Giving performance reviews that matter
- December 28, 2015
- / Reggie Dogan
- / training-development
You know the things most people dread: root canals, endoscopies and performance reviews are a fees of them that quickly come to mind.
General Electric made headlines this year with the announcement of abolishing a review system that assigned employees a performance score relative to their peers and resulted in the lowest percentile getting fired.
Other companies are rethinking their practices, too.
Accenture, a worldwide consulting firm that employs some 300,000 people said it is getting rid of annual performance reviews.
Critics of performance reviews say they waste time and money, alienate employees, and are unnecessary, since any good manager already is keeping close tabs on employee performance with a system in place.
Before performance reviews go the way of typewriters and carbon paper, Inc. magazine offered some of the most important universal building blocks for conducting effective reviews.
Detailing “6 Things Your Employees Want From Performance Reviews," Joel Trammell said, while “Old-school reviews are on their last gasp, I hope these guidelines will help you as we move forward--toward feedback that's regular, relevant, and useful.”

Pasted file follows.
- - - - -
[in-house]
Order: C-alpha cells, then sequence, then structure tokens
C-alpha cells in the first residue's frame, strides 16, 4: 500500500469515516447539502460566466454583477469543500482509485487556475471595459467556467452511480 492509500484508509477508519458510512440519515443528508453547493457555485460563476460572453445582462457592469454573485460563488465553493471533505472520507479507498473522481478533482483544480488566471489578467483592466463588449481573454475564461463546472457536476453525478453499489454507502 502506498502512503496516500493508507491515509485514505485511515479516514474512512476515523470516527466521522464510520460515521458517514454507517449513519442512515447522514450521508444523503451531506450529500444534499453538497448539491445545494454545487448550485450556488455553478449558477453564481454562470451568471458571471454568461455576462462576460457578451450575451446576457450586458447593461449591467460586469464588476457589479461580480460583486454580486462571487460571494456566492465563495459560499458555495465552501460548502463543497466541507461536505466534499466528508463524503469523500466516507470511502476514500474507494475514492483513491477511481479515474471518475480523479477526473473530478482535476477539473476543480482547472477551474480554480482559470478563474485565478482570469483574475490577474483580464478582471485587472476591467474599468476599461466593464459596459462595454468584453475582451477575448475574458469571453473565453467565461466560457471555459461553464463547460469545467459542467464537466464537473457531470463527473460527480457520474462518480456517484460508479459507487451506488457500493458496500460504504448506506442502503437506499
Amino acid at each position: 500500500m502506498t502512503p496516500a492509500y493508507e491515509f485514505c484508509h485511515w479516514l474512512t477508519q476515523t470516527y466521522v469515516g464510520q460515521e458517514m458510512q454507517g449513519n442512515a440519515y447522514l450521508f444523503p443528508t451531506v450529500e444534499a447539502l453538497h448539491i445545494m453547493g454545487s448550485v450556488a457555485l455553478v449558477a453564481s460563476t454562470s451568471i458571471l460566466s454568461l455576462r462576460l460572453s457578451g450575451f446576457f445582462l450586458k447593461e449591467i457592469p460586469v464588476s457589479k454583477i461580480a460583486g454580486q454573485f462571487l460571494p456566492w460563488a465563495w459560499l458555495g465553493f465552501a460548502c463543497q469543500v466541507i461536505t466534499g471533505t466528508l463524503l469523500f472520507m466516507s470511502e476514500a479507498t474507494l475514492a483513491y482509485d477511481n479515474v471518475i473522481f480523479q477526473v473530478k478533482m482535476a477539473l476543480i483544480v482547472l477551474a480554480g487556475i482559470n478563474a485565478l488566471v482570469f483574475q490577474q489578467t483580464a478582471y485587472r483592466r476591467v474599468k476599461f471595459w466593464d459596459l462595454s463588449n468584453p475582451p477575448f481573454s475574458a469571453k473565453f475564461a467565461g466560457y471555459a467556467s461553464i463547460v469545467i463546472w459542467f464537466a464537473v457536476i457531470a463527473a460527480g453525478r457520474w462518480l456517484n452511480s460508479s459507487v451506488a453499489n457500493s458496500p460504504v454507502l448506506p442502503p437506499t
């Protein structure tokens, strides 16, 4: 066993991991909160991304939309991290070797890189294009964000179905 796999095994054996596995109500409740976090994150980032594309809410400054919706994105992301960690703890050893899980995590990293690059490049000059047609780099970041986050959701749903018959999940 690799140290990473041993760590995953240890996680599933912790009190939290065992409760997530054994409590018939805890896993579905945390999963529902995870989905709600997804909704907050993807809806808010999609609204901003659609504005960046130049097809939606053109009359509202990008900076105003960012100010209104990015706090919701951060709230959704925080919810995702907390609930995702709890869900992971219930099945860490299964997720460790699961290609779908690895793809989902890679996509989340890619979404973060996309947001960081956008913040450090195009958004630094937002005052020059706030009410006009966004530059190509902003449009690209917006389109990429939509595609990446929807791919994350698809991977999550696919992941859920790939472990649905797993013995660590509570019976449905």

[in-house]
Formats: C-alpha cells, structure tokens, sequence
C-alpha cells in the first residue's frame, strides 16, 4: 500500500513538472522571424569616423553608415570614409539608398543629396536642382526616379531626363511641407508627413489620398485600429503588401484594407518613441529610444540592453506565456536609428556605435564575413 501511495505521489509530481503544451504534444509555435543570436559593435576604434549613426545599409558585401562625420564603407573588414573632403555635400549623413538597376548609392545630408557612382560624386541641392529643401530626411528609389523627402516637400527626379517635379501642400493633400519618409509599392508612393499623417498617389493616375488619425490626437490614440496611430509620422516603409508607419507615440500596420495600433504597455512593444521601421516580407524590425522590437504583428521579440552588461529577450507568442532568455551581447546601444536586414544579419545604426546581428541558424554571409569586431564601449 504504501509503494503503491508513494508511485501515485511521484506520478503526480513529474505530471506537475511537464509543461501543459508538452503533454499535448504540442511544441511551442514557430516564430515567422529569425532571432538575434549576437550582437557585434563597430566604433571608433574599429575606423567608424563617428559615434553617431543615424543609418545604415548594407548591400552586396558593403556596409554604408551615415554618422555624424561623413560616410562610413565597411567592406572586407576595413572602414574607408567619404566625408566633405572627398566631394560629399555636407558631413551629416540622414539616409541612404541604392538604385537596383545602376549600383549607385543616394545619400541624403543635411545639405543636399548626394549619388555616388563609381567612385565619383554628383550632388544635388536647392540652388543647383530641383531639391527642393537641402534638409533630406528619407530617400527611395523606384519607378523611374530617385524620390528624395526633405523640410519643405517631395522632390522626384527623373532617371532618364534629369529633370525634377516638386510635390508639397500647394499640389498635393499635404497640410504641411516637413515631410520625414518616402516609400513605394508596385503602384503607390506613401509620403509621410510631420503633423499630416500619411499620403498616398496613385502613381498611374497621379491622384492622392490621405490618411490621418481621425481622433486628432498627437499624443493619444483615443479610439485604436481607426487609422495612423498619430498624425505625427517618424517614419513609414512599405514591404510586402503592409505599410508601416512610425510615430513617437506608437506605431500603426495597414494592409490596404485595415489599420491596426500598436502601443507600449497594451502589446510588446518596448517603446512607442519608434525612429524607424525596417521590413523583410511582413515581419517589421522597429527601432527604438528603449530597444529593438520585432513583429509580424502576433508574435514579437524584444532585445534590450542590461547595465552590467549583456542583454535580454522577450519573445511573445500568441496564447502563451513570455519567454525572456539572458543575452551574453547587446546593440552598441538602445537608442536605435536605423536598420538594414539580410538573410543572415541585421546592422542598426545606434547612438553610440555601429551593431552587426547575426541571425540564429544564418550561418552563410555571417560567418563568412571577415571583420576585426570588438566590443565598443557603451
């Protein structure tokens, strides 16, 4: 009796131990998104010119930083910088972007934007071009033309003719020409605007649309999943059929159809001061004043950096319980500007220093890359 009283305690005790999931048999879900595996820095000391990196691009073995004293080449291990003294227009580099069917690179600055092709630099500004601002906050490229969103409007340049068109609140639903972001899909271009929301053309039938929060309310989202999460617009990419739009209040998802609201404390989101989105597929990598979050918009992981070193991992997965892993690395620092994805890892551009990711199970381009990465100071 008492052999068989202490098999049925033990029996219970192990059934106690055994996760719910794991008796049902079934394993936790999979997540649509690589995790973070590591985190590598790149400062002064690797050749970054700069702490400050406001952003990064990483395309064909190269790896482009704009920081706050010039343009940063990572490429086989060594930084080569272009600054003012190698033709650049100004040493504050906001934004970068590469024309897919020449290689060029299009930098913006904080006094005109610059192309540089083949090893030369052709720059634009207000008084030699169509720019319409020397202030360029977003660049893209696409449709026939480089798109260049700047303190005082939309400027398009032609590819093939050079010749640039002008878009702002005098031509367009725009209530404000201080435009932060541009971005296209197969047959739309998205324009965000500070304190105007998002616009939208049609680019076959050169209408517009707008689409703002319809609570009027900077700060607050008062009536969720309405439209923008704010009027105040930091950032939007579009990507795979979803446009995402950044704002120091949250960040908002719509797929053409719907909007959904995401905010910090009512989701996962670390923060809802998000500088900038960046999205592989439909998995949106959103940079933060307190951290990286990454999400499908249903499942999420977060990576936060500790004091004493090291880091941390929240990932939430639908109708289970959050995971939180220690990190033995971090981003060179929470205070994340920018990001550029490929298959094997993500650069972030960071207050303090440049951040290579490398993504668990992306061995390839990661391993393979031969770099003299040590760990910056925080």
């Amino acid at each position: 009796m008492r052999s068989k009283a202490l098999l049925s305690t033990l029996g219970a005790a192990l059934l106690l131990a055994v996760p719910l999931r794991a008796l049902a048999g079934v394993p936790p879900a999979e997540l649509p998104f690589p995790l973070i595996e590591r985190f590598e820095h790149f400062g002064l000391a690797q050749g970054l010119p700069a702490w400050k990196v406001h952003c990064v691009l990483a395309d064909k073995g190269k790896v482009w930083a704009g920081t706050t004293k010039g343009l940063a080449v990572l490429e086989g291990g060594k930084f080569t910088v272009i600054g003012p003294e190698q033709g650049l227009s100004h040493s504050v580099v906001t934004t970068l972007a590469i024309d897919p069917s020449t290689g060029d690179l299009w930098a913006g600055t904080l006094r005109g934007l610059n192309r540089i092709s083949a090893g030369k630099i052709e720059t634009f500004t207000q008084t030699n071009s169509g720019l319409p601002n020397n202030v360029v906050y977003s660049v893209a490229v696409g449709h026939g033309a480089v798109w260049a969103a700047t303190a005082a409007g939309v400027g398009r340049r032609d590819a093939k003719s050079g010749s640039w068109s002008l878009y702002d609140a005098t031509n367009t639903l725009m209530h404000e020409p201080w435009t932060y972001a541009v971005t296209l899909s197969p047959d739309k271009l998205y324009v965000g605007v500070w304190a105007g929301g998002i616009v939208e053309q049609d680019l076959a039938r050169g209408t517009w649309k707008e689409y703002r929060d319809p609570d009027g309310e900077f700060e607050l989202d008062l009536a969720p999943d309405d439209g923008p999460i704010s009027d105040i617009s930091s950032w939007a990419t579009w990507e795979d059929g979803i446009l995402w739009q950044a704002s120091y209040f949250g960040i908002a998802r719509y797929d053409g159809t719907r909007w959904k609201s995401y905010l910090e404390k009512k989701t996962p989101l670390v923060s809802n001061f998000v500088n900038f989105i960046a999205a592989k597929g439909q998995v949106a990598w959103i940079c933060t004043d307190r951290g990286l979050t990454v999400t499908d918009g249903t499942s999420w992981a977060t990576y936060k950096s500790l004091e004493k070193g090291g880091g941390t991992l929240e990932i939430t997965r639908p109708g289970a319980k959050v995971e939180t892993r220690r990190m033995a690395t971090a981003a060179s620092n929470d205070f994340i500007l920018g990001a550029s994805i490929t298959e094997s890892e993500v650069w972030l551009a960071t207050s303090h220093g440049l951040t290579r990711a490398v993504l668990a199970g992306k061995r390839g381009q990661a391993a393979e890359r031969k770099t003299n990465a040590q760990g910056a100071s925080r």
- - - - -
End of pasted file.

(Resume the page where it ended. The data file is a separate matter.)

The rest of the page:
Tramell portends the looming dilemma that companies face in their increasing disenchantment with performance reviews while offering some important suggestions on making them work.
It's been a tough year for performance reviews. Headlines urge us to kill them, nix them, blow them up. Studies reveal alarming stats, like the fact that 95 percent of managers are dissatisfied with their performance-management systems. (Nearly as good a barometer: there are now over 300 Dilbert strips about performance reviews.)
So how can we build a feedback mechanism that works--for the business and for the employee? There is, of course, no one-size-fits-all solution, but there are some basic, universal building blocks of effective reviews.